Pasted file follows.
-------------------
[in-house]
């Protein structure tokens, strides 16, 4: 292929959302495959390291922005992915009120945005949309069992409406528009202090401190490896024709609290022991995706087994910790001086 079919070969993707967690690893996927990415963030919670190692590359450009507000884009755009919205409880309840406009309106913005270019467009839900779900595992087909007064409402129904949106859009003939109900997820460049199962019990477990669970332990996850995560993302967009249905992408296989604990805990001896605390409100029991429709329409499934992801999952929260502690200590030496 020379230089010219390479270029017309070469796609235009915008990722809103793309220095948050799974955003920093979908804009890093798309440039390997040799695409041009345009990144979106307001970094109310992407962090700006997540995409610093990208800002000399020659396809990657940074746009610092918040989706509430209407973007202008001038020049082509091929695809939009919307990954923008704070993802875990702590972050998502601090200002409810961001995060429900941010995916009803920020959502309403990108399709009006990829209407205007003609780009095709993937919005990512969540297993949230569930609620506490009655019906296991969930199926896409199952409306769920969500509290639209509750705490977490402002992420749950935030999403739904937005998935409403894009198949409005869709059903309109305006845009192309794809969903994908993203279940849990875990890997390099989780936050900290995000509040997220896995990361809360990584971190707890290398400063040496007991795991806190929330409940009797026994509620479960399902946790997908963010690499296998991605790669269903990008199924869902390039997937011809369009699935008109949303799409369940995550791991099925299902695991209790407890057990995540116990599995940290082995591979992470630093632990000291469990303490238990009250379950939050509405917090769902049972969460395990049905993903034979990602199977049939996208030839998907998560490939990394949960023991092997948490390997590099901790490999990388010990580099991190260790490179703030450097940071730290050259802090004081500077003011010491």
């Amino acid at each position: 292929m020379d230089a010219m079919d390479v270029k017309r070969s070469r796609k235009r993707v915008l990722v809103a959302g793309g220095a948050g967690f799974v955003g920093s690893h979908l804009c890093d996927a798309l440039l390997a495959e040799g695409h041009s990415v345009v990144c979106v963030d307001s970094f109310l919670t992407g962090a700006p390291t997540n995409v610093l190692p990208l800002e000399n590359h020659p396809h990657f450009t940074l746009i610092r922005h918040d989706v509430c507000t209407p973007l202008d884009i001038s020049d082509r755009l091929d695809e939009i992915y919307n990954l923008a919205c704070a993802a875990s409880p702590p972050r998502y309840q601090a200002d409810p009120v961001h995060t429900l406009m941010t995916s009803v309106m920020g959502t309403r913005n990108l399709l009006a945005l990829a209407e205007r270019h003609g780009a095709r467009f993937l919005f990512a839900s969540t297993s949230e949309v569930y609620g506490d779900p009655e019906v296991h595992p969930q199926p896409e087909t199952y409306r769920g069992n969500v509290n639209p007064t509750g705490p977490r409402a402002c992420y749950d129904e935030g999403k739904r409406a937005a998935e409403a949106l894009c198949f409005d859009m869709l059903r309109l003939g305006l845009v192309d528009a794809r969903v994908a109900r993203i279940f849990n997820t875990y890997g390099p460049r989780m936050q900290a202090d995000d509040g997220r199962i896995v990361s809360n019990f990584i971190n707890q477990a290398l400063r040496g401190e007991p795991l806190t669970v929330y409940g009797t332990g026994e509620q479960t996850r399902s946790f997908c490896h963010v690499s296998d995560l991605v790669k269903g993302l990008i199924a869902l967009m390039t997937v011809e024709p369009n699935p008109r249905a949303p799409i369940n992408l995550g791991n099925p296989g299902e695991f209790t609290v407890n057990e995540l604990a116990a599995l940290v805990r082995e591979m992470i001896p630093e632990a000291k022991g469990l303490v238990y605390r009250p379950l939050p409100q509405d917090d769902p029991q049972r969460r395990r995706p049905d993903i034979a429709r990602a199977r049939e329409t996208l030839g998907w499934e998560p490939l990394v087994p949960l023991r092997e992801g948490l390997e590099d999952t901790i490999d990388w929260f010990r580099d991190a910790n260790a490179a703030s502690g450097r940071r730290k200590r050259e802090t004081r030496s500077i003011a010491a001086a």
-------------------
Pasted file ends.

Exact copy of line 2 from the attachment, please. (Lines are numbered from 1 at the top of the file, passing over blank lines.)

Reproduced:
């Protein structure tokens, strides 16, 4: 292929959302495959390291922005992915009120945005949309069992409406528009202090401190490896024709609290022991995706087994910790001086 079919070969993707967690690893996927990415963030919670190692590359450009507000884009755009919205409880309840406009309106913005270019467009839900779900595992087909007064409402129904949106859009003939109900997820460049199962019990477990669970332990996850995560993302967009249905992408296989604990805990001896605390409100029991429709329409499934992801999952929260502690200590030496 020379230089010219390479270029017309070469796609235009915008990722809103793309220095948050799974955003920093979908804009890093798309440039390997040799695409041009345009990144979106307001970094109310992407962090700006997540995409610093990208800002000399020659396809990657940074746009610092918040989706509430209407973007202008001038020049082509091929695809939009919307990954923008704070993802875990702590972050998502601090200002409810961001995060429900941010995916009803920020959502309403990108399709009006990829209407205007003609780009095709993937919005990512969540297993949230569930609620506490009655019906296991969930199926896409199952409306769920969500509290639209509750705490977490402002992420749950935030999403739904937005998935409403894009198949409005869709059903309109305006845009192309794809969903994908993203279940849990875990890997390099989780936050900290995000509040997220896995990361809360990584971190707890290398400063040496007991795991806190929330409940009797026994509620479960399902946790997908963010690499296998991605790669269903990008199924869902390039997937011809369009699935008109949303799409369940995550791991099925299902695991209790407890057990995540116990599995940290082995591979992470630093632990000291469990303490238990009250379950939050509405917090769902049972969460395990049905993903034979990602199977049939996208030839998907998560490939990394949960023991092997948490390997590099901790490999990388010990580099991190260790490179703030450097940071730290050259802090004081500077003011010491």